Photo of Allie Poehler

GRADUATES: Make Their Mark - Allie Poehler '12

"He read my resume and saw my senior thesis project and said, 'We want you to come to Los Alamos and teach us about algae.' It was so exciting. They didn't know much about algae when I got there so I got to do all the background research ... "

To fully appreciate the journey of McKendree University senior Allison “Allie” Poehler, one first must appreciate the legacy of Mary Spalding Hayden, a Class of 1958 graduate who died before Allie was born. A scholarship that bears her name honors the former educator’s giving spirit and the many lives she has touched.

“My grandmother lived her whole life in Clay County,” said Ginny Melvin-Wagner, the donor who established the Mary Spalding Hayden Memorial Scholarship. “She was a sixth grade teacher and later a principal in the small town of Flora, Illinois.”

An independent, single working mother supporting herself and her young son, Mary - who divorced her first husband in 1929 - was an exception among the women of her generation.

“She was considered the matriarch of many things in Flora,” her granddaughter said. “She was involved in the church and so many clubs and organizations.”

She also taught most of the town’s residents - including Allie’s father, Rick Poehler, whom she instructed in elementary school. “My father was young when he had her, so he didn’t remember many details,” Allie said.

But many other former students did.

“When she died, the receiving line was out the door and around the block,” Melvin-Wagner said, remembering Mary’s funeral. “It was cold that day but people stood there and told me so many stories of her goodness. One of her former students told me that my grandmother noticed he was going hungry at lunch time. She found out his family was hurting. And she saw to it that they got food.”

Another story concerned a child who had been abused. “My grandmother somehow found out about it. That was back when there were no organizations to protect children. She didn’t let that stop her. She found a way to step in and help him.”

Two years ago, Melvin-Wagner told her own daughters about the great-grandmother they had never met.

“We were on our way to the airport after visiting family,” recalled Melvin-Wagner, who now lives in Indiana. “We stopped at the McKendree campus because that’s where my grandma had gone to school. I told my daughter, ‘She got a college degree back when most women didn’t go to school.’”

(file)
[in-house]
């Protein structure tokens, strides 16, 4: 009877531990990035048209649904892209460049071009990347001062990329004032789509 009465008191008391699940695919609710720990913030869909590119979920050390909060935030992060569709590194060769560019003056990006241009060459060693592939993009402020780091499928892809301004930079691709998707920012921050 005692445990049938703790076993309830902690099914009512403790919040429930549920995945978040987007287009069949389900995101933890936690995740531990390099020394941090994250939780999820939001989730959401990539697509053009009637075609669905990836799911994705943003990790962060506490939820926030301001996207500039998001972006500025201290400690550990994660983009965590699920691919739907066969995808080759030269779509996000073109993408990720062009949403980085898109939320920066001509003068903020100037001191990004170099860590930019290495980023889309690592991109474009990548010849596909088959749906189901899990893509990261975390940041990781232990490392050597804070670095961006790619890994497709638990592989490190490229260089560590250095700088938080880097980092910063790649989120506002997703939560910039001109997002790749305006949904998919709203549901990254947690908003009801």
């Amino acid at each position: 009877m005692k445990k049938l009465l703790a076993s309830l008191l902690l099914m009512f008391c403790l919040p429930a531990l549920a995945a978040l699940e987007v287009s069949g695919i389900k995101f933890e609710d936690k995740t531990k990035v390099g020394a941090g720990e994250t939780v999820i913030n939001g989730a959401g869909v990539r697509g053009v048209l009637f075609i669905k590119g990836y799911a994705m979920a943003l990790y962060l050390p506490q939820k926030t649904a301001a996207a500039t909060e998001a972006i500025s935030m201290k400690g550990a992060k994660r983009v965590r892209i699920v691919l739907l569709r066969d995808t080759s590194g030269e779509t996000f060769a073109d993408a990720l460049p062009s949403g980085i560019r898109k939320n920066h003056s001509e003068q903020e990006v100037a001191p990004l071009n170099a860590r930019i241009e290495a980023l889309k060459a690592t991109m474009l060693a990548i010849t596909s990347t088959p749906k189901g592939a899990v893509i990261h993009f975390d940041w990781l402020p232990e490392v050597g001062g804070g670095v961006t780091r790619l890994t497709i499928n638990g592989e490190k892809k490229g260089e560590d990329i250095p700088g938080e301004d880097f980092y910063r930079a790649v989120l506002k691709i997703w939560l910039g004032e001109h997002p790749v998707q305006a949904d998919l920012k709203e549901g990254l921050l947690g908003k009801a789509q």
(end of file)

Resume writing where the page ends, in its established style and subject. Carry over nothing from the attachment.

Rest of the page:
It was then that the idea for the scholarship took root. At first Melvin-Wagner wanted the recipient to be a single mother from Clay County who was studying education. Eligibility eventually was broadened to be “a female from Clay County, Illinois.”

And that’s where Allie Poehler comes in.

“I’m from a very small town of a thousand people,” said Allie, a senior from Louisville, in Clay County. “It’s in the middle of nowhere.”

Allie’s dreams stretched farther than her surroundings.

“I wanted to be in the fashion industry for a really long time. I wanted to move to New York and have a career there. But then, they hired a new science teacher at my high school. I took genetics. And I loved it. I took zoology. And I loved it.”

Allie enrolled as a biology pre-med major at McKendree and began researching algae cells and lipid extraction in the science lab. She was chosen to be the first recipient of the Mary Spalding Hayden Memorial Scholarship.

“At McKendree, when you receive a scholarship, you write a thank you note to the donor,” Allie explained. “The donor was Ginny Melvin, who created the scholarship in honor of her grandmother. So I wrote her a note.”

Ginny Melvin-Wagner contacted Allie in return.

“She worked in security at Los Alamos National Laboratory (LANL) in New Mexico,” Allie recalled. “She told me she had some friends in the biology department and asked if I would be interested in doing a summer internship there. Of course, I said, ‘Yes.’”

Allie’s senior thesis examined the use of algae as a biofuel, a new area of research being studied by one of the National Laboratory’s top scientists. Allie would be a valuable addition to the lab.

“He read my resume and saw my senior thesis project and said, ‘We want you to come to Los Alamos and teach us about algae,’” Allie said, proudly. “It was so exciting. They didn’t know much about algae when I got there so I got to do all the background research.

“I gave presentations. I got to go into the lab and conduct experiments. At most similar labs, a student like me would be washing glassware during an internship. But they gave me a great opportunity to do research.”

A project Allie came up with at the lab will go to post-doctoral study and she is writing a review paper about her findings to submit to a scientific journal. She has also been offered a one-year appointment at LANL after she graduates from McKendree this spring. The opportunity “changed my life,” Allie said.

“I’ve always been a believer that one thing hinges on another thing,” Ginny Melvin-Wagner said. “If Allie hadn’t written me a thank you note after receiving the scholarship, I wouldn’t have told her about LANL. Who knows? Maybe her working at the lab will one day result in Allie finding an alternative biofuel.”

The donor and the student met face to face at a party given by a mutual acquaintance in New Mexico. “It was just a coincidence how we crossed each other’s paths,” Melvin-Wagner said. “She is exactly who my grandmother would have picked for this scholarship. She is the type of young woman my grandmother would have mentored. I know they would have liked each other had they ever met. And I know my grandmother would have been proud.”

Allie’s story is still being written. Mary Spalding Hayden’s spirit lives on in her success.